Intelligence Service Act

The second consultation round on the draft Intelligence Service Act has now been completed and, from a data protection perspective, a number of improvements have been introduced. However, there are some elements of the law that are still problematic, such as instruments for information acquisition, or the exclusion of the Federal Intelligence Service from the scope of the Freedom of Information Act.

The draft Intelligence Service Act was the subject of two inter-ministerial consultations. The draft bill that was submitted in April 2012 still contained several extremely problematic elements from a data protection perspective. The legal provisions concerning the various databases belonging to the Federal Intelligence Service (FIS) were insufficient. The indirect right to information granted to individuals concerned was subject to even greater constraints than under the rules that were in force before 16 July 2012. The revised draft, that was the subject of the consultation process in October 2012, did introduce a few notable improvements in terms of data protection. For example, measures to acquire information requiring consent are now restricted to a limited number of cases, and must be approved by the Federal Administrative Court. The provisions concerning the databases are far more detailed than those proposed in the first round of consultations. Regarding the right to information, the new draft now includes a regulation which is comparable with the Federal Police Information Systems Act.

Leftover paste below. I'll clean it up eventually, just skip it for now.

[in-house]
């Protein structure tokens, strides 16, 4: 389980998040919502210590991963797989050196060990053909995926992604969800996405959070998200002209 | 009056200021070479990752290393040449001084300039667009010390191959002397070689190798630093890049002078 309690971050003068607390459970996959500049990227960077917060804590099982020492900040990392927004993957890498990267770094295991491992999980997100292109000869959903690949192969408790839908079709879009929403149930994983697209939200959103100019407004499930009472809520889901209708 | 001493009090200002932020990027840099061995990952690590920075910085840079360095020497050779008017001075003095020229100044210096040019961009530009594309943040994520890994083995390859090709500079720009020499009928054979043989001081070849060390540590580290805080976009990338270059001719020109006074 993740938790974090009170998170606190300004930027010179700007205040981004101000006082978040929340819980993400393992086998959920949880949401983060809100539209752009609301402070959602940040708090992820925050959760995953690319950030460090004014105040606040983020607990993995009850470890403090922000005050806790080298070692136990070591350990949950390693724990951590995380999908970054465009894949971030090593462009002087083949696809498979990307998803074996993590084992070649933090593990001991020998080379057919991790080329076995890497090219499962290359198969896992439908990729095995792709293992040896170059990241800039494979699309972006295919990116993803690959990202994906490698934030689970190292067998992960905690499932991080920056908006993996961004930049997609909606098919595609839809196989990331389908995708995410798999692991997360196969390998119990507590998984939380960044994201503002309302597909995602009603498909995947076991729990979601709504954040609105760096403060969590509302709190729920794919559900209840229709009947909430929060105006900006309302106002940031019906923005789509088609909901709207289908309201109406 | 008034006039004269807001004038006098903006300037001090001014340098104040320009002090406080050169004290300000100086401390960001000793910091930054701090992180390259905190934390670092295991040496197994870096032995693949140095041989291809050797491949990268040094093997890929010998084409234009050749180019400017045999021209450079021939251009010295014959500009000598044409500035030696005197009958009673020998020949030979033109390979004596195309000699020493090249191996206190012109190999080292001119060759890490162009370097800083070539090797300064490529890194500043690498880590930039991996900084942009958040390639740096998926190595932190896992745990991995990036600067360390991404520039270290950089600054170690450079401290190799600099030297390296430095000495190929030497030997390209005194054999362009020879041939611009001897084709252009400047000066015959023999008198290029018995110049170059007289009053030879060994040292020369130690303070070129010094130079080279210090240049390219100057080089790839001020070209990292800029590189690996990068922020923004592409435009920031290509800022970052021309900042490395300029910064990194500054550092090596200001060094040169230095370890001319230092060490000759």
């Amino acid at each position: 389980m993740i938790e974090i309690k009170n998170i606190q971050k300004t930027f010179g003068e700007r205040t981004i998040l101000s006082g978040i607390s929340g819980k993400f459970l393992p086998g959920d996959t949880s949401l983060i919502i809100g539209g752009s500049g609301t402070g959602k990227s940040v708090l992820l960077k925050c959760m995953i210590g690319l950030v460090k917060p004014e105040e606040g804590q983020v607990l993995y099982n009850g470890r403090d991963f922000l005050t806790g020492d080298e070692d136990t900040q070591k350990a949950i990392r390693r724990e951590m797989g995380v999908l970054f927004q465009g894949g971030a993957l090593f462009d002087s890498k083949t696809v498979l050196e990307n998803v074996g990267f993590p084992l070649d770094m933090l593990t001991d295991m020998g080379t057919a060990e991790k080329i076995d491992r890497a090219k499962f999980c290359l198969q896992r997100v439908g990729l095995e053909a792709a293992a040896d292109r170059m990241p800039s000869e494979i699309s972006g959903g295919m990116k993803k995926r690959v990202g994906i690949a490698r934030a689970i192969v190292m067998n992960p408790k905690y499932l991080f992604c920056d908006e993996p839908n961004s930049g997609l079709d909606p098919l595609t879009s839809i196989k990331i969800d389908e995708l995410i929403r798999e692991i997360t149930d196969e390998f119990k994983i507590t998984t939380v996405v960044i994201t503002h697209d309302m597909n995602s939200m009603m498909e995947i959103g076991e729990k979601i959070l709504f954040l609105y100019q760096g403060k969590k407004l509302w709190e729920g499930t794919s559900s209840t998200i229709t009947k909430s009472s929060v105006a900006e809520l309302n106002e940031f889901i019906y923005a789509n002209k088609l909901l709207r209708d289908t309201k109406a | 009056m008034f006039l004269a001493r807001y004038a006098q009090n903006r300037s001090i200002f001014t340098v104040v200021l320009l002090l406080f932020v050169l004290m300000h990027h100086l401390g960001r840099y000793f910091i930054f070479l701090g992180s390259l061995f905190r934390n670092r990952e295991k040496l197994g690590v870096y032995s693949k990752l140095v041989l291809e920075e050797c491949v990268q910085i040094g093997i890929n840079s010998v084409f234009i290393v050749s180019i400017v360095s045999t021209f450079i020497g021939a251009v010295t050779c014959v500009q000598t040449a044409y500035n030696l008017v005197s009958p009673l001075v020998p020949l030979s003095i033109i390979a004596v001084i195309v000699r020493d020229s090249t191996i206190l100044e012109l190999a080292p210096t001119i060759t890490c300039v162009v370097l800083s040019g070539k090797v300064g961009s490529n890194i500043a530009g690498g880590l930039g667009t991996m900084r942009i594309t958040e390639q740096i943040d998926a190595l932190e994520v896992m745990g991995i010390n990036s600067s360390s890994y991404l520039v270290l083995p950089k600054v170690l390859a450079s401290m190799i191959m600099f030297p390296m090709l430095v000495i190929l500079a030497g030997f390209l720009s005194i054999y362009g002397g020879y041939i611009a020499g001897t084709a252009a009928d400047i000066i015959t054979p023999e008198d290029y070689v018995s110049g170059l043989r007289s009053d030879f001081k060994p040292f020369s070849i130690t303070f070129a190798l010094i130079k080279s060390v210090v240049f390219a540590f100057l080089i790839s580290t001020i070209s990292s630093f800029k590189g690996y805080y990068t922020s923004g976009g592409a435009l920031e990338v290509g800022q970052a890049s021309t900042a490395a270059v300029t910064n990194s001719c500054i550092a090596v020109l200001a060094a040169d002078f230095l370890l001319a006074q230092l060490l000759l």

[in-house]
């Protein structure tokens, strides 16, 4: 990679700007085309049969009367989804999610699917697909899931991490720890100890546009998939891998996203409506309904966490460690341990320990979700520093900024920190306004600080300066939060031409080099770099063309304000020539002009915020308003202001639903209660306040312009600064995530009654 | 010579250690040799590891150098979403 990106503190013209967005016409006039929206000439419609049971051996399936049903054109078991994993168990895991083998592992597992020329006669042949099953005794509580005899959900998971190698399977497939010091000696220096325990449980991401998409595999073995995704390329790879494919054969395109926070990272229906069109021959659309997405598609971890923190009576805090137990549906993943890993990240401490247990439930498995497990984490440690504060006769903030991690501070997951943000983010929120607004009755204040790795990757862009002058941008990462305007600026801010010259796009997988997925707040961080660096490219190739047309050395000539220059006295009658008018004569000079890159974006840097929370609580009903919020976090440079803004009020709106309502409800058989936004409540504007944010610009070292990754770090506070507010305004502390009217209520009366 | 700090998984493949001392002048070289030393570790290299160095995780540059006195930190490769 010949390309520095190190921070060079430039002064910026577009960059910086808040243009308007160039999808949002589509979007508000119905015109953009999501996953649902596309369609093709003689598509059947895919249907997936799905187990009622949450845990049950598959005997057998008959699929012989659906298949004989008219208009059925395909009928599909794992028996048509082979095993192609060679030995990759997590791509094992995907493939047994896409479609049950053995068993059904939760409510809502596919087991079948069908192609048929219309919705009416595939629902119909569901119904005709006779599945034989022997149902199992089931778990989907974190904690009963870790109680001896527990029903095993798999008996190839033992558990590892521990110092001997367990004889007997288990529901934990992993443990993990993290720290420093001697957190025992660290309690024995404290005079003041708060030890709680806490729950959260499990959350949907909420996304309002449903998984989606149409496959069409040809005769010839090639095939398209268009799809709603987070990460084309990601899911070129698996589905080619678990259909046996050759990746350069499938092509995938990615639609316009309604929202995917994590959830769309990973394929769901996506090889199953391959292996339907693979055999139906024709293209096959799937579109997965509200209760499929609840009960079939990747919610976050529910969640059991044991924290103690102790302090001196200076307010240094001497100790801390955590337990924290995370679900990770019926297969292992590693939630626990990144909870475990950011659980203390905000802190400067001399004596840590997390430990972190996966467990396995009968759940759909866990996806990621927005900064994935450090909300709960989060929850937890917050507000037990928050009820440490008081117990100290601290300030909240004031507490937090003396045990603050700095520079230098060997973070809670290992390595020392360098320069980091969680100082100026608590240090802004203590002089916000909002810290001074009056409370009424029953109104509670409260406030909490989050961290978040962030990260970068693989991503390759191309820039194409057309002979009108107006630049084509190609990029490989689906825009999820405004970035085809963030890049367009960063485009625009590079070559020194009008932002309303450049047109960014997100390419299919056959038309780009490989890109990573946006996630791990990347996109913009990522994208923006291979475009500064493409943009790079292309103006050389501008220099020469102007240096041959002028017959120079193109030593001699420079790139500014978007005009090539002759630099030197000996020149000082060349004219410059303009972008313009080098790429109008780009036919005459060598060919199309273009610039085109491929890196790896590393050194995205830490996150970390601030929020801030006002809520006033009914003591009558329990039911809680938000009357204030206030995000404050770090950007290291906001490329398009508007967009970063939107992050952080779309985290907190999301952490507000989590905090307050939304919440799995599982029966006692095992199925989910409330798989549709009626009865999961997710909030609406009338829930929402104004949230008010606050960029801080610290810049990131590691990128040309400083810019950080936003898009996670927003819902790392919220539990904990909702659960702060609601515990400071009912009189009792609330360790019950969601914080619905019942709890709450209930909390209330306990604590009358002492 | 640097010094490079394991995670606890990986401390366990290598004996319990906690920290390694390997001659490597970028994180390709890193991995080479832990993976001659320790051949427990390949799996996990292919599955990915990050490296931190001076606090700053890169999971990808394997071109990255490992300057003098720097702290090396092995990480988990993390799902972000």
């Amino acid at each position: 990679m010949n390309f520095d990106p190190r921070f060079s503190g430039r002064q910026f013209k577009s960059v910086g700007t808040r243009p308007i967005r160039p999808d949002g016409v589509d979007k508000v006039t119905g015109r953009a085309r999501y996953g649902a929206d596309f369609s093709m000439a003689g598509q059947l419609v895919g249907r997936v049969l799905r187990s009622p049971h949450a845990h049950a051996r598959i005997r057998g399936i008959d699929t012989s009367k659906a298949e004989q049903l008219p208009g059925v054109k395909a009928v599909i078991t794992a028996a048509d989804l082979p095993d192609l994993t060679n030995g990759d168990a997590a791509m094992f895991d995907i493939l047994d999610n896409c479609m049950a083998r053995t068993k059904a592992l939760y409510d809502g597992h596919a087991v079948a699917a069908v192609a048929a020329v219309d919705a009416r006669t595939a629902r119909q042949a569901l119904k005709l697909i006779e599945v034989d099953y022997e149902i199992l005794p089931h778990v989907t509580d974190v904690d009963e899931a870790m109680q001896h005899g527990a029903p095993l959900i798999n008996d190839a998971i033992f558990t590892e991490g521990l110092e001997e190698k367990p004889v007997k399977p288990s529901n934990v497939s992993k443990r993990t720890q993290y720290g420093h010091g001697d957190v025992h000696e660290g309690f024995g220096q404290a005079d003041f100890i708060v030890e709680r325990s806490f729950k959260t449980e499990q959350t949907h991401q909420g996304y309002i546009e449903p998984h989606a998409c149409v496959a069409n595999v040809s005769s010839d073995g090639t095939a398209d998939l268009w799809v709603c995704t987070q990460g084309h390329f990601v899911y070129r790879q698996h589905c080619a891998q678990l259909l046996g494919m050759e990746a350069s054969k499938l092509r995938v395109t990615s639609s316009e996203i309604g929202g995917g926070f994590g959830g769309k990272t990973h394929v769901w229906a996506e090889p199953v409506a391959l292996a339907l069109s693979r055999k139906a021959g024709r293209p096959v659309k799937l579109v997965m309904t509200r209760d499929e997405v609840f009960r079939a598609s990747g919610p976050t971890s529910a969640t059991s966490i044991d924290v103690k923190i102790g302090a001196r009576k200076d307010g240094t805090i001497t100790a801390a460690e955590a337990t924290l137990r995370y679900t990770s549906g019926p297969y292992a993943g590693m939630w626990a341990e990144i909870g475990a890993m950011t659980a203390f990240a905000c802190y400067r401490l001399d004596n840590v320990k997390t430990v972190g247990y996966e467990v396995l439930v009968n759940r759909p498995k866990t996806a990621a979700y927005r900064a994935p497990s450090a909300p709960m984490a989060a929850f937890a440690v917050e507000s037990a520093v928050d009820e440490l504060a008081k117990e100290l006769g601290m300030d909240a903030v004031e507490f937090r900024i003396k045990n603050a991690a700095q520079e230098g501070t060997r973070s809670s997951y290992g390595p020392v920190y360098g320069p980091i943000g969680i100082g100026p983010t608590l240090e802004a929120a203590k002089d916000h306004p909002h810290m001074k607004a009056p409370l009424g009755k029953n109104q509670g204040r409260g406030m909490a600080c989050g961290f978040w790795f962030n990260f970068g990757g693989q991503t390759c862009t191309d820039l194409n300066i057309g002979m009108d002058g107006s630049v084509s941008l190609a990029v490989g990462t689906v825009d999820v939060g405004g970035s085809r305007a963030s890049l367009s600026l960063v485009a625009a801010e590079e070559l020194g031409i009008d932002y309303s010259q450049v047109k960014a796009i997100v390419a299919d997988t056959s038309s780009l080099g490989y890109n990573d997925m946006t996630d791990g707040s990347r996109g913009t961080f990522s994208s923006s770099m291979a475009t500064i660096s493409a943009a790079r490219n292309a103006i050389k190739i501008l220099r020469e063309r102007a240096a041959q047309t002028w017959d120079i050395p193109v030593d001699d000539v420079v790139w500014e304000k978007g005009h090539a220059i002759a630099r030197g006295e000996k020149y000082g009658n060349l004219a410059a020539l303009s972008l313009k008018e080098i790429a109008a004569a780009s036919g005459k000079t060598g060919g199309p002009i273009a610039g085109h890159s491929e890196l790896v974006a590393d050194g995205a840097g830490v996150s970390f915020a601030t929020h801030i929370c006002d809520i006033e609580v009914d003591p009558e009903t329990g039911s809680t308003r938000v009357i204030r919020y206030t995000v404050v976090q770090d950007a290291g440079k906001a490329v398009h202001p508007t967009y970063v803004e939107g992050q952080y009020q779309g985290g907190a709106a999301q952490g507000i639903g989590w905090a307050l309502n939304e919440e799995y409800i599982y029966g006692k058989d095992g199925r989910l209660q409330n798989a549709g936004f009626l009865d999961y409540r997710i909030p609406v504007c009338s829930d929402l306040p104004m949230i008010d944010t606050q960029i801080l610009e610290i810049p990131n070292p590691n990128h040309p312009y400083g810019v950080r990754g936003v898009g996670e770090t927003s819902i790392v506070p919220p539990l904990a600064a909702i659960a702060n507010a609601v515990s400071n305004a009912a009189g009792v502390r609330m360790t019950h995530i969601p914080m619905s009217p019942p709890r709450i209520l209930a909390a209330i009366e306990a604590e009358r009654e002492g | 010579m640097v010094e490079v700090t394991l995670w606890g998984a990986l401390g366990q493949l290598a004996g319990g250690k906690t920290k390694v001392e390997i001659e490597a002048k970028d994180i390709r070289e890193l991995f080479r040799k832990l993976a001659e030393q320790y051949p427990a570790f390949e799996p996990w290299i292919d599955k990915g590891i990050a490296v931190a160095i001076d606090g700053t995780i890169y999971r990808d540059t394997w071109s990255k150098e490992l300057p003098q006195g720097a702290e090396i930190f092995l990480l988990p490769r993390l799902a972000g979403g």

There are still various points in the draft that are unsatisfactory. In our view, the FIS should not have greater investigative powers than those granted to the law enforcement services. The draft will therefore have to be adapted to the norms that will be adopted as part of the overhaul of the Federal Mail and Telecommunications Monitoring Act. A further point concerns the processing in Switzerland of personal data that has been obtained illegally abroad, and whether this is compatible with Swiss data protection legislation. The planned online access to the data collections held by the federal authorities has not been sufficiently substantiated, if at all. Finally, we are against the proposal to exclude the FIS from the scope of the Freedom of Information Act (cf. section 2.5.4 of the present Report on activities, in German and French).

The draft Federal Intelligence Act is now going out into an external consultation process in which various stakeholders will be asked to provide input. We expect the Federal Council to issue a message on the subject to the two chambers of Parliament before the end of 2013.